Cana­di­ans’ sus­pi­cion about China is deep­en­ing

The Prince George Citizen - - Opinion - MARIO CANSECO

In Oc­to­ber 2012, a sur­vey I con­ducted asked Cana­di­ans about the pro­posed takeover of Calgary-based oil and gas com­pany Nexen Inc. by China’s sta­te­owned CNOOC Ltd. At that time, a ma­jor­ity of Cana­di­ans (58 per cent) be­lieved the fed­eral gov­ern­ment should block the trans­ac­tion – a pro­por­tion that rose to 63 per cent in Al­berta.

Sup­port­ers of all three main fed­eral par­ties voiced reser­va­tions about the deal. In Bri­tish Columbia, op­po­si­tion to CNOOC’s takeover of Nexen out­ranked sup­port by a stun­ning 10-to-one mar­gin (69 per cent to seven per cent).

Across the coun­try, 78 per cent of re­spon­dents agreed with the idea that for­eign gov­ern­ments should not be able to con­trol re­sources on Canadian soil.

Their anx­i­ety did not mat­ter much, as two months later, in De­cem­ber 2012, the Con­ser­va­tive fed­eral gov­ern­ment ap­proved the takeover.

John Manley, pres­i­dent of what was then known as the Canadian Coun­cil of Chief Ex­ec­u­tives (now the Busi­ness Coun­cil of Canada), stated that Ot­tawa’s de­ci­sion would “safe­guard the na­tional in­ter­est while en­sur­ing that Cana­di­ans con­tinue to reap the ben­e­fits of a wel­com­ing ap­proach to for­eign in­vest­ment.”

Since then, CNOOC’s ac­tiv­i­ties in Canada can be re­garded as dis­ap­point­ing.

The com­pany is re­spon­si­ble for one of the largest bi­tu­men spills in Al­berta’s his­tory and walked away from a liq­ue­fied nat­u­ral gas devel­op­ment in Bri­tish Columbia val­ued at $20 bil­lion. A se­vere bi­tu­men spill and an aban­doned project are not ex­actly “ben­e­fits to reap,” as Manley en­vis­aged in 2012.

Seven years later, Cana­di­ans are be­ing asked once again to look at China as a pos­si­ble con­trib­u­tor. Now the is­sue is tech­nol­ogy, as Canada be­gins to plan the devel­op­ment of the 5G (or “fifth gen­er­a­tion”) mo­bile net­works, to pro­vide Cana­di­ans with larger data ca­pac­ity and faster con­nec­tions.

In Fe­bru­ary, Re­search Co. mea­sured the early re­ac­tion from Cana­di­ans to the ar­rest of Huawei Tech­nolo­gies Co. Ltd. chief fi­nan­cial of­fi­cer Meng Wanzhou in Van­cou­ver fol­low­ing an ex­tra­di­tion re­quest from the United States.

Pub­lic opin­ion was favourable to the ac­tions of the fed­eral gov­ern­ment, trou­bled by Huawei’s po­ten­tial in­volve­ment in 5G and skep­ti­cal about es­tab­lish­ing closer ties with China.

A lot has hap­pened since Fe­bru­ary, in­clud­ing China’s con­tin­ued con­fine­ment of two Cana­di­ans – Michael Kovrig and Michael Spa­vor – on es­pi­onage al­le­ga­tions, China ban­ning im­ports of Canadian canola, pork and beef, a bar­rage of dis­parag­ing state­ments from China’s For­eign Min­istry and, most re­cently, an in­ter­view with Meng’s fa­ther, Huawei CEO Ren Zhengfei, pub­lished in the Globe and Mail.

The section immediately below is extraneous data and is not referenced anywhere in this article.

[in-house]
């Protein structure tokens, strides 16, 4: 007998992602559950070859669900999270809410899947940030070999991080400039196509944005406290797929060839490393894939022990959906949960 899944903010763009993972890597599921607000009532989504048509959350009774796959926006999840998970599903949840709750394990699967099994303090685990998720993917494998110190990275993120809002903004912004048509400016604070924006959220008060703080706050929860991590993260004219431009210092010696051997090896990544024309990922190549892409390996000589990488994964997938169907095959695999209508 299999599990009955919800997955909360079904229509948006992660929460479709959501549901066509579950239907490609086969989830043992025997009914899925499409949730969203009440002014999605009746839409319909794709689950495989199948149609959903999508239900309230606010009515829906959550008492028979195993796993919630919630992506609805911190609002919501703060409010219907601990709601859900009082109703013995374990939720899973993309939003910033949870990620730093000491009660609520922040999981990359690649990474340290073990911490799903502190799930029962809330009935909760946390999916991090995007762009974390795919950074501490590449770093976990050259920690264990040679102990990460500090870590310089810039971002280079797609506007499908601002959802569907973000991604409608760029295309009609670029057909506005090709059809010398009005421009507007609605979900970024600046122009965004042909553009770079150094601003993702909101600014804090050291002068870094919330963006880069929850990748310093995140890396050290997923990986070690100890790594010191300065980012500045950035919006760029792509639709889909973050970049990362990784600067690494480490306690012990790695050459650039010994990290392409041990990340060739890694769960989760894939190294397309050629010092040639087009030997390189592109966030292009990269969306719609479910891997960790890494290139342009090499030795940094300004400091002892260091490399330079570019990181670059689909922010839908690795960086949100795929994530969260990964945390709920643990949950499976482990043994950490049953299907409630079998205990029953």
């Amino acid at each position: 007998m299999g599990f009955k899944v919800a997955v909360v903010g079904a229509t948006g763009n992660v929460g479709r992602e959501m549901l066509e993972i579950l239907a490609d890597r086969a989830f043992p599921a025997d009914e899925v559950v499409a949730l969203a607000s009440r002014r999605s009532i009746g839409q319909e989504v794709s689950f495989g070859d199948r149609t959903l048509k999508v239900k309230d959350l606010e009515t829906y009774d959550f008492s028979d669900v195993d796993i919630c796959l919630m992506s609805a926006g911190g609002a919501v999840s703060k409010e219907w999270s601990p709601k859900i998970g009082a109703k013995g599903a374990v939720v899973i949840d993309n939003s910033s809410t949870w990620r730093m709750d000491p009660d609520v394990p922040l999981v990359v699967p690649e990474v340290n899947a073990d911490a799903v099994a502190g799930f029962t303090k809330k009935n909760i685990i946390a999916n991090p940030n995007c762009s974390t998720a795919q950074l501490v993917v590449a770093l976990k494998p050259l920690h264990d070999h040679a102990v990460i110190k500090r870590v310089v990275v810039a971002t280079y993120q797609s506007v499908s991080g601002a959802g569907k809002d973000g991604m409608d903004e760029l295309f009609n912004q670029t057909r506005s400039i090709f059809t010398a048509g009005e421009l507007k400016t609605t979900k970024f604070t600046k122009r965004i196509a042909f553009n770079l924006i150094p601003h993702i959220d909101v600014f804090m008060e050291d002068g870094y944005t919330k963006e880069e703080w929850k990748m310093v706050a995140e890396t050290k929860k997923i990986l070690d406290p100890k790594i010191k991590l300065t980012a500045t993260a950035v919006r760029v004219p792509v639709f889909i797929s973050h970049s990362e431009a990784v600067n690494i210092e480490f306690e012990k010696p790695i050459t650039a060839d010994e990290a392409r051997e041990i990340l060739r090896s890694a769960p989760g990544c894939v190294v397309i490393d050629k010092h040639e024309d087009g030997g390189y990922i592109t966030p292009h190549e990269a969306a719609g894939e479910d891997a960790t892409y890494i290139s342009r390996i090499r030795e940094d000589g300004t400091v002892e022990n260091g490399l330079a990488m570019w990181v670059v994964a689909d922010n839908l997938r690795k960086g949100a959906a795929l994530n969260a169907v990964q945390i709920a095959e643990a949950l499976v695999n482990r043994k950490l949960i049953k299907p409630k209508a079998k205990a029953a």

At times, Ren’s in­ter­view reads like an­other press brief­ing from his coun­try’s For­eign Min­istry, crit­i­ciz­ing Canada’s fed­eral gov­ern­ment for not be­ing “smarter” in re­ject­ing an ex­tra­di­tion re­quest from

the United States. But he also comes across as a savvy in­vestor, ar­gu­ing that Canada has “very bright peo­ple, (but not) enough peo­ple.”

Ear­lier this month, Re­search Co. asked again about Huawei and China. In the lat­est coun­try­wide sur­vey, 72 per cent of Cana­di­ans agree with the way Canadian au­thor­i­ties have acted in the Meng case. This rep­re­sents a nine-point in­crease since Fe­bru­ary.

Lib­eral Party of Canada vot­ers from 2015 are de­cid­edly happy with Ot­tawa’s per­for­mance on this file (86 per cent), but ma­jori­ties of those who voted for the New Demo­cratic Party (72 per cent) and the Con­ser­va­tive Party of Canada (59 per cent) are also laud­ing the fed­eral gov­ern­ment’s course of ac­tion.

Per­haps more strik­ing is that only 17 per cent of Cana­di­ans think Canada should al­low Huawei to par­tic­i­pate in the devel­op­ment of Canada’s 5G mo­bile net­works.

Op­po­si­tion to the idea now stands at 68 per cent, up 11 points since Fe­bru­ary.

Sim­ply put, there is no de­mo­graphic in the coun­try that cur­rently en­dorses Huawei be­com­ing a part­ner on 5G.

In Bri­tish Columbia, aver­sion to Huawei’s con­tri­bu­tion reaches a stag­ger­ing 81 per cent, by far the high­est across all re­gions.

In ad­di­tion, two-thirds of Cana­di­ans (67 per cent) say Canada should not work to es­tab­lish closer ties with China. Skep­ti­cism is high­est among men (75 per cent), Cana­di­ans aged 55 and over (85 per cent) and res­i­dents of Man­i­toba and Saskatchew­an (73 per cent).

Al­most seven years ago, Cana­di­ans ex­pressed sus­pi­cion about invit­ing the Chi­nese gov­ern­ment to Canada’s nat­u­ral re­source sec­tor.

The Nexen takeover did not go as orig­i­nally an­tic­i­pated.

Now, in a world where con­cerns over pri­vacy and data col­lec­tion are at a peak, per­cep­tions of fur­ther Chi­nese in­volve­ment on Canadian soil have ev­i­dently soured.

In 2012, 58 per cent of Cana­di­ans said “No, thanks” to Nexen’s takeover.

In 2019, 68 per cent are say­ing “No, thanks” to Huawei as a 5G devel­oper.

We will have to wait and see if the cur­rent fed­eral gov­ern­ment be­haves dif­fer­ently than its pre­de­ces­sor when it comes to China.

Mario Canseco is pres­i­dent of Re­search Co. Re­sults are based on an on­line study con­ducted from July 6 to July 9, 2019, among 1,000 adults in Canada. The data has been sta­tis­ti­cally weighted ac­cord­ing to Canadian cen­sus fig­ures for age, gen­der and re­gion in Canada. The mar­gin of er­ror – which mea­sures sam­ple vari­abil­ity – is plus or mi­nus 3.1 per­cent­age points, 19 times out of 20.

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